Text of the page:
During visits to the camps the requests are numerous: would you have nappies for my baby? And, in the caravan, a newborn wrapped in a blanket… children crying: clothes for school! So we launch an appeal in the churches, seek help from the organization Caritas and from nearby richer towns, because there is already so much poverty in our area. In order to avoid tension, rivalry or jealousy between families, when I bring something, I park my car a little bit away and I go in search of the mothers one by one to help in order of priority according to what we have received.
People of good will respond to our appeal: a hairdresser undertakes to do the children’s hair to go to school. A teacher launches an appeal for rubber boots, which will remain at the school so that the children can get out of their muddy shoes during the day and avoid being mocked by their companions. And the parents respond generously.
When we look at our identity card and our house-key, do we recognize our riches, our happiness?
Sr Brigitte L, Rosny sous Bois
Brigitte meets every week with the children of an “integration village” situated near a rubbish dump on the outskirts of Paris. It is an encampment of about 50 dilapidated caravans in an enclosed terrain. The families who are gathered in these caravans, given by the town council, have agreed to enter into an “integration project”. They are accompanied by two teachers and a mediator of Romanian origin, who helps them with different administrative issues and if possible with finding a job…
The situation for these families is better than for those with no rights in Roubaix. Nevertheless, everything continues to be difficult when you have no money, no way to express yourself in French, and for the children no decent clothes to go to school! That requires guts every day.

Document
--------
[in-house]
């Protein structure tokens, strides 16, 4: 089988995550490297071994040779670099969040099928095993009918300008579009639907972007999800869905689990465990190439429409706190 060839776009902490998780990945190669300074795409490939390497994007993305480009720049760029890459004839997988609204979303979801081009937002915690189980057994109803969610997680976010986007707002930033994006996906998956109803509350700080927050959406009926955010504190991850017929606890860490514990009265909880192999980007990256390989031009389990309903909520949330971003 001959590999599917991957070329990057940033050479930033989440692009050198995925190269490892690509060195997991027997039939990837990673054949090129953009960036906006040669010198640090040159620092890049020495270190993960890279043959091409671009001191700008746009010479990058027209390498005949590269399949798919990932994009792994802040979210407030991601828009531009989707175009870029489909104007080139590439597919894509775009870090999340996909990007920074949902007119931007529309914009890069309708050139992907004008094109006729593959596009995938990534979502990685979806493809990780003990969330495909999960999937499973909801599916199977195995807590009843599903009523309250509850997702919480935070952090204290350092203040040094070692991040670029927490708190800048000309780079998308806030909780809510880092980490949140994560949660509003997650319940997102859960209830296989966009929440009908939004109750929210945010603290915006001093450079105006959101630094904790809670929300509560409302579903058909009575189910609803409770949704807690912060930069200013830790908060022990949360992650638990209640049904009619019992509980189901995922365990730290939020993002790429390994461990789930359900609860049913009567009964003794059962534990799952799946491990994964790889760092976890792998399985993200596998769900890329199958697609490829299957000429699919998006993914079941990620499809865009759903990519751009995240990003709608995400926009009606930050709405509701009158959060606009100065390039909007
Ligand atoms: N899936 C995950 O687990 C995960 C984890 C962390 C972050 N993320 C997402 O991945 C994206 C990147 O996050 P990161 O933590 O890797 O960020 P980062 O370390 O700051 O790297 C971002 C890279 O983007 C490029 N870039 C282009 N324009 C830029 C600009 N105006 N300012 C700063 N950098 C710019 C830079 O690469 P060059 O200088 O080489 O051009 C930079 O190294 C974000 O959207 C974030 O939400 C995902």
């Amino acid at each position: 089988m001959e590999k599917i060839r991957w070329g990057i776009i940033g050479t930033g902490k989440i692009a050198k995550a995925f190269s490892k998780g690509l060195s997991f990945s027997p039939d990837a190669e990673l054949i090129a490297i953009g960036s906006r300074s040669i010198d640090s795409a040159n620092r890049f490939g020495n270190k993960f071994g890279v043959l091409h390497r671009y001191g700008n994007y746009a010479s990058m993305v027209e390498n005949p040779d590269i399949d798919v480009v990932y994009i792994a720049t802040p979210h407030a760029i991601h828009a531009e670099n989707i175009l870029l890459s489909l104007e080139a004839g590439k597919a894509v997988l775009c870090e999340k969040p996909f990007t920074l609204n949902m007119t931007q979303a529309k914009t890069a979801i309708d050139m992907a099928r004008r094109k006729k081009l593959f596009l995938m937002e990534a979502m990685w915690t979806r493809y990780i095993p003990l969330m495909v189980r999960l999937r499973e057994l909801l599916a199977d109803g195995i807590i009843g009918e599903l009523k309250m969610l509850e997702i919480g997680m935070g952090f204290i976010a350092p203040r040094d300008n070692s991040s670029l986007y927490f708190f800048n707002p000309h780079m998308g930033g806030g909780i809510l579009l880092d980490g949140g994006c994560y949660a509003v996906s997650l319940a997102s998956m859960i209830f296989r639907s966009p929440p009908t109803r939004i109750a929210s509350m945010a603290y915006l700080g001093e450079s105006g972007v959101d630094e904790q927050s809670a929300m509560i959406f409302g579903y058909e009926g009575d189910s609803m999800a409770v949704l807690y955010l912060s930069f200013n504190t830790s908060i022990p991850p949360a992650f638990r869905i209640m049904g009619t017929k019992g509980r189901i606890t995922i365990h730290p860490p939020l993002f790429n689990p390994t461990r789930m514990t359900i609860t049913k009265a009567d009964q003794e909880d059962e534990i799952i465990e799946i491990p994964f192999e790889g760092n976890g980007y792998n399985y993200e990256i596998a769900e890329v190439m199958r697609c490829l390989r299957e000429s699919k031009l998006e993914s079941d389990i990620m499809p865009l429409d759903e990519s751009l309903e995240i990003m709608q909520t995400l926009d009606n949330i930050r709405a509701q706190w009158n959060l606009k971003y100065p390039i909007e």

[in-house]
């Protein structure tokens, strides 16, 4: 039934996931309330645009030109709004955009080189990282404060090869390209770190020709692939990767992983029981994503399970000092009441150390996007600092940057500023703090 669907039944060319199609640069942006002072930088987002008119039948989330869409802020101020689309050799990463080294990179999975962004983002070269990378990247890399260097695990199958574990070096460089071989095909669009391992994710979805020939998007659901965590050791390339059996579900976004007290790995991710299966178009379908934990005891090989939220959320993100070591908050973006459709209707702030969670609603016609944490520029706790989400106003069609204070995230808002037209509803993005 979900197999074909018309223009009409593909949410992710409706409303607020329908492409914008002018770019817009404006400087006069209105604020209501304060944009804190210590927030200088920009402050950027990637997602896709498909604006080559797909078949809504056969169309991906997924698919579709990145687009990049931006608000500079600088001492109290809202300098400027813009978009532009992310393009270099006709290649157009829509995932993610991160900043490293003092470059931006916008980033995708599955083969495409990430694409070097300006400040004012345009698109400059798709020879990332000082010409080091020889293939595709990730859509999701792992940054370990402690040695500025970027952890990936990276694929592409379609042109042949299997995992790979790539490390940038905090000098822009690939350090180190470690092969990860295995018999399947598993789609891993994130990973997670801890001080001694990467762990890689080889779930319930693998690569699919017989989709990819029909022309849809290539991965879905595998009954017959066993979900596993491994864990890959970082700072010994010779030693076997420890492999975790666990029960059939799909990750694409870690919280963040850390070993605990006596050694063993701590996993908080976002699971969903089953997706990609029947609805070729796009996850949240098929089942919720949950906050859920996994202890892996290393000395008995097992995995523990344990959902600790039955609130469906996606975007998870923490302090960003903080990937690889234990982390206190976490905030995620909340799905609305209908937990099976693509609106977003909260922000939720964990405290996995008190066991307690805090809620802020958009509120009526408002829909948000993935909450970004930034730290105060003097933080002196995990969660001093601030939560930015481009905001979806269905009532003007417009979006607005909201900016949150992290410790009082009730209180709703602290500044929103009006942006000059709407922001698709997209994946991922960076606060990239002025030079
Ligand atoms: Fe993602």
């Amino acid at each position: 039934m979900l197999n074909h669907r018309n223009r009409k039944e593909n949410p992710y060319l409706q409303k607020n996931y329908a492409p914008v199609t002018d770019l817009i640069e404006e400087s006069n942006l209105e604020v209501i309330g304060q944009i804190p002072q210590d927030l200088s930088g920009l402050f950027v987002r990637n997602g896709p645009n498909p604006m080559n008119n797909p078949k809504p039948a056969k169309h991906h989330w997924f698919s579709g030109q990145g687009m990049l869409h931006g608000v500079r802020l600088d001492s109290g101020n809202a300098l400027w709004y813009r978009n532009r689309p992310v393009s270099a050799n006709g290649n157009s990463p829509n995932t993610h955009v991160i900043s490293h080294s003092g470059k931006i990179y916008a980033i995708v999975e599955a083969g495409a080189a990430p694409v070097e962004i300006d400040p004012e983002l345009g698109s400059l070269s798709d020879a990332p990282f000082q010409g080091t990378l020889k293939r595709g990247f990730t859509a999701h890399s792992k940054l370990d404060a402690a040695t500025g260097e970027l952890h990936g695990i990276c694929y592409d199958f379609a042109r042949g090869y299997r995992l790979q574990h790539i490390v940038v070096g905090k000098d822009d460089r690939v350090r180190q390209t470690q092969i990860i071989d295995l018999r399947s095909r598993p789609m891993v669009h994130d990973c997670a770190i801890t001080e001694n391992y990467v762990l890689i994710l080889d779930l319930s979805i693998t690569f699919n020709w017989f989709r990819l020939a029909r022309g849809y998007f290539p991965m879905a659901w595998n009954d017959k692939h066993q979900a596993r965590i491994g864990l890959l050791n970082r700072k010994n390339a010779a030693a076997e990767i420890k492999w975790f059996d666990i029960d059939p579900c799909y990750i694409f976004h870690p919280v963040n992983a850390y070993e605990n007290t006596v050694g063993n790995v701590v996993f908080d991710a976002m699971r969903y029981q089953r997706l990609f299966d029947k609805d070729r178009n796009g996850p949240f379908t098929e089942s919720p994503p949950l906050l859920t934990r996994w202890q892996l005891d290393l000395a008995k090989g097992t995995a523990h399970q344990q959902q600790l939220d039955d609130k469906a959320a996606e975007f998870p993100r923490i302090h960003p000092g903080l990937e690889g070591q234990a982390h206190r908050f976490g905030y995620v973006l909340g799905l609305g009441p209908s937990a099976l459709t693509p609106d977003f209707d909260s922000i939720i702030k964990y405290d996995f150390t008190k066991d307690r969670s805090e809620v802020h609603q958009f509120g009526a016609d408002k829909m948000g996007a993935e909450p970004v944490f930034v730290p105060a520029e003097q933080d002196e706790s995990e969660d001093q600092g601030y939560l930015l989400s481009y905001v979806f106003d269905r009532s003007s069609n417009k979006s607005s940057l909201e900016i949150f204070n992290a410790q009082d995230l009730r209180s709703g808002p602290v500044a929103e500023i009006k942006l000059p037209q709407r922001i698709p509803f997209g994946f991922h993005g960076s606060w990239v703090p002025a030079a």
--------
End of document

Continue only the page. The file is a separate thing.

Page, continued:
The children are schooled, but often in classes of their own age which is far from their level … They do go to school, but with lots of difficulties...
Caritas was asked to help them with their lessons, and Sr Brigitte is among the volunteers who responded to the appeal. It is a happy time for the children, which they would happily prolong: “I want to work a little longer, I like learning.” … and, despite their tiredness, the volunteers are happy to recognize their progress thanks to the time given to teaching them to read and write.
The children suffer from lack of space in the caravans where the whole family lives. “I sleep on the floor, my parents are in the bed, my brother on the seat. My limbs are always cramped, I can’t stretch myself, there’s no room, and I’m afraid of the cockroaches which run around at night, I’m afraid that they’ll go into my ears.”
At the end of 2012, the integration village is due to disappear to make way for the construction of a sports stadium. Some families will perhaps be given lodgings in different parts of the town … that causes fear to the inhabitants of the neighbourhood! What will become of all the families and the solidarity built up over several years?
There is still a long way to go before Europe welcomes and values the Romany culture. May we be able to bring to that task our modest contribution.